by Brian Selznick
First sentence: “Something hit Ben Wilson and he opened his eyes.”
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Brian Selznick has a lot to live up to with The Invention of Hugo Cabret. It was so unique, so astounding, so novel, that it literally took everyone’s breath away. Going into Wonderstruck, one can only hope for the same breathtaking beauty and novel storytelling that Selznick gave us in Hugo Cabret.
And on one hand, he delivered. The story is completely different: is the tale of two children, Ben and Rose, who live 50 years apart, one told in words and the other in pictures. Both are deaf, and have to deal with the impact of that in their lives. Their stories are separate, but their lives and actions impact on each other in surprising ways. Like Hugo Cabret, the less said about the story the better: it’s one that is best experienced fresh for the first time. The art is, as expected, gorgeous, and flows seamlessly into the text, even though the stories are separate.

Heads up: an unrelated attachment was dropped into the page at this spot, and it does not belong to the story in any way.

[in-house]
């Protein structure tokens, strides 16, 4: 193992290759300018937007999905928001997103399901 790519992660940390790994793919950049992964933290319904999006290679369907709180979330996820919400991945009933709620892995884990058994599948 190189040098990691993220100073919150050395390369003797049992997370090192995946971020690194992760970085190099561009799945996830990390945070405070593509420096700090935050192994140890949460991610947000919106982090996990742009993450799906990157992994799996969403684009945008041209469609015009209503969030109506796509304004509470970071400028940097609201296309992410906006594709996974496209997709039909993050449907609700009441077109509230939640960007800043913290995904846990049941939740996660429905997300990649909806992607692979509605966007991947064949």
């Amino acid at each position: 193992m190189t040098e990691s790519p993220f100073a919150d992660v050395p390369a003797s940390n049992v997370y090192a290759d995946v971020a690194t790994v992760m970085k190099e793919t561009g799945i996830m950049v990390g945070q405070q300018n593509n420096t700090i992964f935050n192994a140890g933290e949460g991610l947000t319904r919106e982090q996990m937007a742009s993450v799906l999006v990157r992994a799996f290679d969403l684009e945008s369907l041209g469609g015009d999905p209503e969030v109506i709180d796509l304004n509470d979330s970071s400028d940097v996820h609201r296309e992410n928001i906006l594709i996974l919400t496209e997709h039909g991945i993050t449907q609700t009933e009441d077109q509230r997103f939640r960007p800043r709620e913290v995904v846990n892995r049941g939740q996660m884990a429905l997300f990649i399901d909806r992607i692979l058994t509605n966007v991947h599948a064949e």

Yet, in the end, I wasn’t left with the same sense of having experienced something fantastic that I was after finishing Hugo Cabret. It’s possibly because this style of novel writing has been done before (alas, one can only be new once), and it just didn’t have the same surprising factor. I knew what to expect from this book — lovely art, good storytelling — and while it filled my expectations, it never surpassed them. Though, I wonder if it could also be because this story, unlike Hugo Cabret, doesn’t necessarily have to be told in this fashion. It could be a story in pictures, or a story in words, but it’s not necessarily bound to this medium. And perhaps because of that, it fell short of true grandeur.
I know I’m nitpicking; it’s a good book, even if it didn’t quite live up to my (possibly too high) expectations.